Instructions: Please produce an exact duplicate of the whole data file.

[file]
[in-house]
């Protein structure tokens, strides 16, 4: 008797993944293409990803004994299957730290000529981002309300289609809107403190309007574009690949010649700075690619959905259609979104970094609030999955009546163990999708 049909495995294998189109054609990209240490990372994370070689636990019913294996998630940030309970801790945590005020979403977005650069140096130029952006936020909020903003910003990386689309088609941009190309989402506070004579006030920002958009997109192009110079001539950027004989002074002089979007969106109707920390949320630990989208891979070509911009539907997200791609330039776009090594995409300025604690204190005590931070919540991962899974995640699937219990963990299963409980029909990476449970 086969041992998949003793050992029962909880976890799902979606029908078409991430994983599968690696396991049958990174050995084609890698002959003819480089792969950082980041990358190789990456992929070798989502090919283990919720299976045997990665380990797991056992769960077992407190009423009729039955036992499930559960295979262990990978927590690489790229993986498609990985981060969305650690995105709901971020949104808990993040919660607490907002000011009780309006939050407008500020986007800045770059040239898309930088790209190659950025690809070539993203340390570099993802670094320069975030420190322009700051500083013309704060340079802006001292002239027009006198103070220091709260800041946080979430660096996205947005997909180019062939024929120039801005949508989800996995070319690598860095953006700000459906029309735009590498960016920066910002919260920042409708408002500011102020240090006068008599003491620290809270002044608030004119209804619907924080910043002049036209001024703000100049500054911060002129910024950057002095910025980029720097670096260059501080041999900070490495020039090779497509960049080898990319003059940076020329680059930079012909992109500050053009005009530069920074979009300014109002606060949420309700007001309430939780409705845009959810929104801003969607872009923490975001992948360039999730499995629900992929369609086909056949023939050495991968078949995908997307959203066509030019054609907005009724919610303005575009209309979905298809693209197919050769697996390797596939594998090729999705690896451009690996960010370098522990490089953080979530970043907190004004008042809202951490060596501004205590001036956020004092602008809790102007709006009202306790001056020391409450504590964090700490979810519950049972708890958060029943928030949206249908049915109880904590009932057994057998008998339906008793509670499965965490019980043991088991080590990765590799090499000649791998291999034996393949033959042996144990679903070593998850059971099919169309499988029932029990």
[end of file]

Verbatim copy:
[in-house]
């Protein structure tokens, strides 16, 4: 008797993944293409990803004994299957730290000529981002309300289609809107403190309007574009690949010649700075690619959905259609979104970094609030999955009546163990999708 049909495995294998189109054609990209240490990372994370070689636990019913294996998630940030309970801790945590005020979403977005650069140096130029952006936020909020903003910003990386689309088609941009190309989402506070004579006030920002958009997109192009110079001539950027004989002074002089979007969106109707920390949320630990989208891979070509911009539907997200791609330039776009090594995409300025604690204190005590931070919540991962899974995640699937219990963990299963409980029909990476449970 086969041992998949003793050992029962909880976890799902979606029908078409991430994983599968690696396991049958990174050995084609890698002959003819480089792969950082980041990358190789990456992929070798989502090919283990919720299976045997990665380990797991056992769960077992407190009423009729039955036992499930559960295979262990990978927590690489790229993986498609990985981060969305650690995105709901971020949104808990993040919660607490907002000011009780309006939050407008500020986007800045770059040239898309930088790209190659950025690809070539993203340390570099993802670094320069975030420190322009700051500083013309704060340079802006001292002239027009006198103070220091709260800041946080979430660096996205947005997909180019062939024929120039801005949508989800996995070319690598860095953006700000459906029309735009590498960016920066910002919260920042409708408002500011102020240090006068008599003491620290809270002044608030004119209804619907924080910043002049036209001024703000100049500054911060002129910024950057002095910025980029720097670096260059501080041999900070490495020039090779497509960049080898990319003059940076020329680059930079012909992109500050053009005009530069920074979009300014109002606060949420309700007001309430939780409705845009959810929104801003969607872009923490975001992948360039999730499995629900992929369609086909056949023939050495991968078949995908997307959203066509030019054609907005009724919610303005575009209309979905298809693209197919050769697996390797596939594998090729999705690896451009690996960010370098522990490089953080979530970043907190004004008042809202951490060596501004205590001036956020004092602008809790102007709006009202306790001056020391409450504590964090700490979810519950049972708890958060029943928030949206249908049915109880904590009932057994057998008998339906008793509670499965965490019980043991088991080590990765590799090499000649791998291999034996393949033959042996144990679903070593998850059971099919169309499988029932029990």